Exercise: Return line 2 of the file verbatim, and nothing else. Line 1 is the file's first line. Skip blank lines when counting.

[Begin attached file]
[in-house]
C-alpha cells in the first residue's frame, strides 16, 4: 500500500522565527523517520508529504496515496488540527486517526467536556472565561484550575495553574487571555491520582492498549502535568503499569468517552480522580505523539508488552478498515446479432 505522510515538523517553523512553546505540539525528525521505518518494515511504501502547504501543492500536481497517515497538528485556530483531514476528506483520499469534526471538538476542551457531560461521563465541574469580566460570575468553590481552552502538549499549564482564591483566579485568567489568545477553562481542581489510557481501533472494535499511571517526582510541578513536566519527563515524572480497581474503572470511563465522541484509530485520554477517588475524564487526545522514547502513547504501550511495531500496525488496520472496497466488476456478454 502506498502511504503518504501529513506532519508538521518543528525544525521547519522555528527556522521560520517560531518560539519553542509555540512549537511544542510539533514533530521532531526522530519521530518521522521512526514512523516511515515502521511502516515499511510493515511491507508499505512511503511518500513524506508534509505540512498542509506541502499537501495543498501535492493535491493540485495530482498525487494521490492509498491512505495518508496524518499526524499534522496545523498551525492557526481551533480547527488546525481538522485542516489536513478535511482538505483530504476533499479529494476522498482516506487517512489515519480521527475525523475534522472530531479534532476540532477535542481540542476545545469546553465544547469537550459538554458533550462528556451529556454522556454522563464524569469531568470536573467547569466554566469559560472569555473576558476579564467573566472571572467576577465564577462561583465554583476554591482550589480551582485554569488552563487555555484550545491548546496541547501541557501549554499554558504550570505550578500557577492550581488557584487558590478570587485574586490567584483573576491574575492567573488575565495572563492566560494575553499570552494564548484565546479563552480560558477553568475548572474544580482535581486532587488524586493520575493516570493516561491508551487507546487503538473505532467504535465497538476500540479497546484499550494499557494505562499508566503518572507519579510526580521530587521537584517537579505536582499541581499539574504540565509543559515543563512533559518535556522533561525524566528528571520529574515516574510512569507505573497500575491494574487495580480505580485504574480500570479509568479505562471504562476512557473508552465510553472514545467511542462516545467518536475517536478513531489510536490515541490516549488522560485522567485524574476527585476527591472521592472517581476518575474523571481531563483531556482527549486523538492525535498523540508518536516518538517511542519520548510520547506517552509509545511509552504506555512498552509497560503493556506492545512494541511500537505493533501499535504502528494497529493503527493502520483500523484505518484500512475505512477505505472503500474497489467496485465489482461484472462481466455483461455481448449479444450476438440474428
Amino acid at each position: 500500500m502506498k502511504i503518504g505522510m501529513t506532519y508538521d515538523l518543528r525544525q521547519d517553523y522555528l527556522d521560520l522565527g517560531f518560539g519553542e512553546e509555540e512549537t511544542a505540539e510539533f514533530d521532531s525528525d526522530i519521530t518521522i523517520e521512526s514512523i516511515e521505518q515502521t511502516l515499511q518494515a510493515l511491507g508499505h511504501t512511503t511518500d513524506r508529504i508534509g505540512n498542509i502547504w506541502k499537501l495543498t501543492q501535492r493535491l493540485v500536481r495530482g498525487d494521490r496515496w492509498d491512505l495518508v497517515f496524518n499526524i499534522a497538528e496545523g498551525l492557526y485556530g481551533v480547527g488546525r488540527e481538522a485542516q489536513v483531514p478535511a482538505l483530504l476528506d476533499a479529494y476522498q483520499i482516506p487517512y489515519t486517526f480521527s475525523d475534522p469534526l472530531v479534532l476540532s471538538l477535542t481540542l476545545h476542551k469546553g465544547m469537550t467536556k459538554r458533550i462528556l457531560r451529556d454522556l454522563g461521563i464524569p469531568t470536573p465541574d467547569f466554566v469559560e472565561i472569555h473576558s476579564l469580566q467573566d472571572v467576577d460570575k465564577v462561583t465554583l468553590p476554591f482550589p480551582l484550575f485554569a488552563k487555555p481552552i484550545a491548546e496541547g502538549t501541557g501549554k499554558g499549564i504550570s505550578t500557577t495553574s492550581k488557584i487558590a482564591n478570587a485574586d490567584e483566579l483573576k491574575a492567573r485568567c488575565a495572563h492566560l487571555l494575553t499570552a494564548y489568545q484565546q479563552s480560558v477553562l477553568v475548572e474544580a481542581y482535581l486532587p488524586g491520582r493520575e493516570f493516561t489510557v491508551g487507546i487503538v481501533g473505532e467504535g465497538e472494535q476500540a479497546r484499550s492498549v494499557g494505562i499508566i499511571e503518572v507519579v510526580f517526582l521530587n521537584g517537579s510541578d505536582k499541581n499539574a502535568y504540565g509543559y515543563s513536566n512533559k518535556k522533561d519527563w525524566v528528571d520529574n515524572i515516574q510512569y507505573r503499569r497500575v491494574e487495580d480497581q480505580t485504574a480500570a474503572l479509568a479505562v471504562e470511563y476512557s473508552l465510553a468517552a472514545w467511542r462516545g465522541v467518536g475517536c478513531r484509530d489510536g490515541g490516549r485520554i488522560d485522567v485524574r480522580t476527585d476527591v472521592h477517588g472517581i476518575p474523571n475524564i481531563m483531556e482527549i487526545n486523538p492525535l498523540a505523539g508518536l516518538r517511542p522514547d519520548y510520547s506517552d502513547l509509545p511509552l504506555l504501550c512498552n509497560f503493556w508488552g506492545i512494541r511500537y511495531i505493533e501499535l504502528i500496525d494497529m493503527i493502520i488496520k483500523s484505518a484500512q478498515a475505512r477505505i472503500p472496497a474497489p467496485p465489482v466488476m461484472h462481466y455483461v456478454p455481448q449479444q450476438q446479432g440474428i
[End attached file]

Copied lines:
C-alpha cells in the first residue's frame, strides 16, 4: 500500500522565527523517520508529504496515496488540527486517526467536556472565561484550575495553574487571555491520582492498549502535568503499569468517552480522580505523539508488552478498515446479432 505522510515538523517553523512553546505540539525528525521505518518494515511504501502547504501543492500536481497517515497538528485556530483531514476528506483520499469534526471538538476542551457531560461521563465541574469580566460570575468553590481552552502538549499549564482564591483566579485568567489568545477553562481542581489510557481501533472494535499511571517526582510541578513536566519527563515524572480497581474503572470511563465522541484509530485520554477517588475524564487526545522514547502513547504501550511495531500496525488496520472496497466488476456478454 502506498502511504503518504501529513506532519508538521518543528525544525521547519522555528527556522521560520517560531518560539519553542509555540512549537511544542510539533514533530521532531526522530519521530518521522521512526514512523516511515515502521511502516515499511510493515511491507508499505512511503511518500513524506508534509505540512498542509506541502499537501495543498501535492493535491493540485495530482498525487494521490492509498491512505495518508496524518499526524499534522496545523498551525492557526481551533480547527488546525481538522485542516489536513478535511482538505483530504476533499479529494476522498482516506487517512489515519480521527475525523475534522472530531479534532476540532477535542481540542476545545469546553465544547469537550459538554458533550462528556451529556454522556454522563464524569469531568470536573467547569466554566469559560472569555473576558476579564467573566472571572467576577465564577462561583465554583476554591482550589480551582485554569488552563487555555484550545491548546496541547501541557501549554499554558504550570505550578500557577492550581488557584487558590478570587485574586490567584483573576491574575492567573488575565495572563492566560494575553499570552494564548484565546479563552480560558477553568475548572474544580482535581486532587488524586493520575493516570493516561491508551487507546487503538473505532467504535465497538476500540479497546484499550494499557494505562499508566503518572507519579510526580521530587521537584517537579505536582499541581499539574504540565509543559515543563512533559518535556522533561525524566528528571520529574515516574510512569507505573497500575491494574487495580480505580485504574480500570479509568479505562471504562476512557473508552465510553472514545467511542462516545467518536475517536478513531489510536490515541490516549488522560485522567485524574476527585476527591472521592472517581476518575474523571481531563483531556482527549486523538492525535498523540508518536516518538517511542519520548510520547506517552509509545511509552504506555512498552509497560503493556506492545512494541511500537505493533501499535504502528494497529493503527493502520483500523484505518484500512475505512477505505472503500474497489467496485465489482461484472462481466455483461455481448449479444450476438440474428